If Chipotle Is Going To Round Numbers On Your Bill, It Should Only Round Down — From Now On

Have you looked at your Chipotle receipt recently? Some customers noticed a bit of funky math going on after paying for their burritos, tacos and various items from the chain, where totals seemed to mysteriously shift so as to not get pennies involved in the equation. Rounding off a bill is fine — unless of course, the bill gets rounded up.

The New Jersey Star-Ledger‘s Bamboozled blog followed up on some of its readers complaints that the restaurant had been rounding bills up in order to not deal with pennies.

According to a customer’s receipts:

On the first, dated July 13, the nine items added up to $32.93. There was $2.31 in tax. The total should have been $35.24, but next to the “total” line on the receipt, it said $35.25.

The next receipt, with the same sale date, showed a subtotal of $8.64. The tax was $0.60, so the grand total should have been $9.24. But no. With Chipotle-style math, the total was $9.25.

The third receipt, dated July 17, had a subtotal of $17.75 and tax of $1.24. The total? $19.00, but elementary school students would have come up with $18.99.

The paper asked for more receipts from around the country and got them. Some were rounded up, some were down, with apparently no consistent method on behalf of Chipotle. Then Chipotle started whistling a different tune, one that included a bit more information on receipts. A customer submitted an example where the location had a new line after the subtotal and tax: “Round -0.02.,” making the total an even $19.00.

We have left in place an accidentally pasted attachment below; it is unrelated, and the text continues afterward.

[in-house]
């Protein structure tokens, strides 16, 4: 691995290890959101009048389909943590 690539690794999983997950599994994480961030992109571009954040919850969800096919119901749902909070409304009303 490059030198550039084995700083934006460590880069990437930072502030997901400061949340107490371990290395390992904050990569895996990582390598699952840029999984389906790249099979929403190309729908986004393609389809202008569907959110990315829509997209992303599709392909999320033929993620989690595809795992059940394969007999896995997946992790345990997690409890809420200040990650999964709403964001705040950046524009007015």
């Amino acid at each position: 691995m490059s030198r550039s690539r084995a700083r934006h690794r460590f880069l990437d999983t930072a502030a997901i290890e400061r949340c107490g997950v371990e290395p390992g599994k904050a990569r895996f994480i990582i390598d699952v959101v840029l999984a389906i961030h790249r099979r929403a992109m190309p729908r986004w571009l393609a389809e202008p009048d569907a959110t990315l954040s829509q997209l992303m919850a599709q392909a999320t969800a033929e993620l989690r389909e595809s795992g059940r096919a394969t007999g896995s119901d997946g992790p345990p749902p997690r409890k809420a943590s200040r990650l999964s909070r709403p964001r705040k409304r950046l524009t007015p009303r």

Chipotle clarified its rounding policy, saying that it will not be rounding any totals up in the future (at least in New Jersey), only down as of Aug. 1 — and not every customer will experience rounding, either.

“It’s something we do in some high volume markets, including New Jersey,” said a spokesman.”The way it works is that prices auto-round to the nearest quarter and that’s indicated on the receipt. The idea is simply to limit the possible combinations of change on cash transactions to keep the lines moving quickly in high volume areas.”

“It was never our intention to have a policy that was confusing or misleading,” he added.

The rounding policy put forth by Chipotle in this case might just be New Jersey specific, so keep an eye out for any rounding shenanigans in your state and let us know if your bill is inflated in Chipotle’s favor.

UPDATE: Consumerist reader H.C. sent in his receipt from a meal he purchased this very day from a Chipotle in New Jersey with evidence of rounding down, writing:

“I was at a Chipotle today, and my wife noticed, on the receipt, an entry for “rounding.” They took off 2 cents, and charged us $16.”


Bamboozled: Chipotle receipts finally start making sense [New Jersey Star-Ledger]